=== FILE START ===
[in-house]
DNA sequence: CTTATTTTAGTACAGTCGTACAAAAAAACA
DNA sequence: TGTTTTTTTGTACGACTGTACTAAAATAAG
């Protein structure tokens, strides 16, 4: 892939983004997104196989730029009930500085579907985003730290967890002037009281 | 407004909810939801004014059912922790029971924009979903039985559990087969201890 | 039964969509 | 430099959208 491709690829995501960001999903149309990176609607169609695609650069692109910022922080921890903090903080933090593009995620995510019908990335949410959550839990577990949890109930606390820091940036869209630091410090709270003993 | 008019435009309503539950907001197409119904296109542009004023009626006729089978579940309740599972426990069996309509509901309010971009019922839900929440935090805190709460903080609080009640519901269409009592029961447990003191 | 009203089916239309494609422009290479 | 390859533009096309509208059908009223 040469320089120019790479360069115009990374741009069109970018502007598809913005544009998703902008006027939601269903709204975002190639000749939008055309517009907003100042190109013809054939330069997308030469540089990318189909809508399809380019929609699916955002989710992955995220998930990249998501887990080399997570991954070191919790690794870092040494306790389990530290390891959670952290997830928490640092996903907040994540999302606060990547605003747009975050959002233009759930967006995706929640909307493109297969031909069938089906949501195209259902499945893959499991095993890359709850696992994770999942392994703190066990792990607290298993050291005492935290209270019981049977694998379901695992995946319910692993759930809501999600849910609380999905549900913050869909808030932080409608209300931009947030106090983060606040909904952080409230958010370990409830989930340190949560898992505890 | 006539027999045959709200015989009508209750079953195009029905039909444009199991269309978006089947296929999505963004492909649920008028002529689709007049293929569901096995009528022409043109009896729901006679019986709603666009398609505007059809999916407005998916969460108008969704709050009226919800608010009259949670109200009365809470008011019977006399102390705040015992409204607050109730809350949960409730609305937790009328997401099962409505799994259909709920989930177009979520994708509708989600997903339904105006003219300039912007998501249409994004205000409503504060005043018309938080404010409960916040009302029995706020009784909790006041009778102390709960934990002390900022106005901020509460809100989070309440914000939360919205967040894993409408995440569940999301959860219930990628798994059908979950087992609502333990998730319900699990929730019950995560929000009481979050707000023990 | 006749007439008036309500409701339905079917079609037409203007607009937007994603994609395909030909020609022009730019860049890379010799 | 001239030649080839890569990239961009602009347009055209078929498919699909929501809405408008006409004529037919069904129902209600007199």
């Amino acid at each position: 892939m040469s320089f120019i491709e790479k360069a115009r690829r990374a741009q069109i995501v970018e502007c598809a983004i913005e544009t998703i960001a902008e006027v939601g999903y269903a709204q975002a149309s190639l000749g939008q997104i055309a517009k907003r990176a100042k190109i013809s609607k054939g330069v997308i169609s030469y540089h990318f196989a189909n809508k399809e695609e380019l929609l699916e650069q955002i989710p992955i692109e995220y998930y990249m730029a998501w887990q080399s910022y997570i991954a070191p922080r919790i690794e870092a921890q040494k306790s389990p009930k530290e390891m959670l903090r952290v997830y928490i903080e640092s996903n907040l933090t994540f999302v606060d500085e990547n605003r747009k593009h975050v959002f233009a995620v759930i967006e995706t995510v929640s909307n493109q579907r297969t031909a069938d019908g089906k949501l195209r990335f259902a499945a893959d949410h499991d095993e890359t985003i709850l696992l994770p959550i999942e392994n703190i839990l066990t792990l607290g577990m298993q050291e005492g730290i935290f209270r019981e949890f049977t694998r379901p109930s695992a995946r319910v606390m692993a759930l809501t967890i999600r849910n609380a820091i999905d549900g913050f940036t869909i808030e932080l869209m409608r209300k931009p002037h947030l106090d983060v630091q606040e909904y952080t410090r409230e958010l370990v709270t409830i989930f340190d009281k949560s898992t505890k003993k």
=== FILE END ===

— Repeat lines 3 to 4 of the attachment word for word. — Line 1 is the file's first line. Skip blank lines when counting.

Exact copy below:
DNA sequence: TGTTTTTTTGTACGACTGTACTAAAATAAG
């Protein structure tokens, strides 16, 4: 892939983004997104196989730029009930500085579907985003730290967890002037009281 | 407004909810939801004014059912922790029971924009979903039985559990087969201890 | 039964969509 | 430099959208 491709690829995501960001999903149309990176609607169609695609650069692109910022922080921890903090903080933090593009995620995510019908990335949410959550839990577990949890109930606390820091940036869209630091410090709270003993 | 008019435009309503539950907001197409119904296109542009004023009626006729089978579940309740599972426990069996309509509901309010971009019922839900929440935090805190709460903080609080009640519901269409009592029961447990003191 | 009203089916239309494609422009290479 | 390859533009096309509208059908009223 040469320089120019790479360069115009990374741009069109970018502007598809913005544009998703902008006027939601269903709204975002190639000749939008055309517009907003100042190109013809054939330069997308030469540089990318189909809508399809380019929609699916955002989710992955995220998930990249998501887990080399997570991954070191919790690794870092040494306790389990530290390891959670952290997830928490640092996903907040994540999302606060990547605003747009975050959002233009759930967006995706929640909307493109297969031909069938089906949501195209259902499945893959499991095993890359709850696992994770999942392994703190066990792990607290298993050291005492935290209270019981049977694998379901695992995946319910692993759930809501999600849910609380999905549900913050869909808030932080409608209300931009947030106090983060606040909904952080409230958010370990409830989930340190949560898992505890 | 006539027999045959709200015989009508209750079953195009029905039909444009199991269309978006089947296929999505963004492909649920008028002529689709007049293929569901096995009528022409043109009896729901006679019986709603666009398609505007059809999916407005998916969460108008969704709050009226919800608010009259949670109200009365809470008011019977006399102390705040015992409204607050109730809350949960409730609305937790009328997401099962409505799994259909709920989930177009979520994708509708989600997903339904105006003219300039912007998501249409994004205000409503504060005043018309938080404010409960916040009302029995706020009784909790006041009778102390709960934990002390900022106005901020509460809100989070309440914000939360919205967040894993409408995440569940999301959860219930990628798994059908979950087992609502333990998730319900699990929730019950995560929000009481979050707000023990 | 006749007439008036309500409701339905079917079609037409203007607009937007994603994609395909030909020609022009730019860049890379010799 | 001239030649080839890569990239961009602009347009055209078929498919699909929501809405408008006409004529037919069904129902209600007199």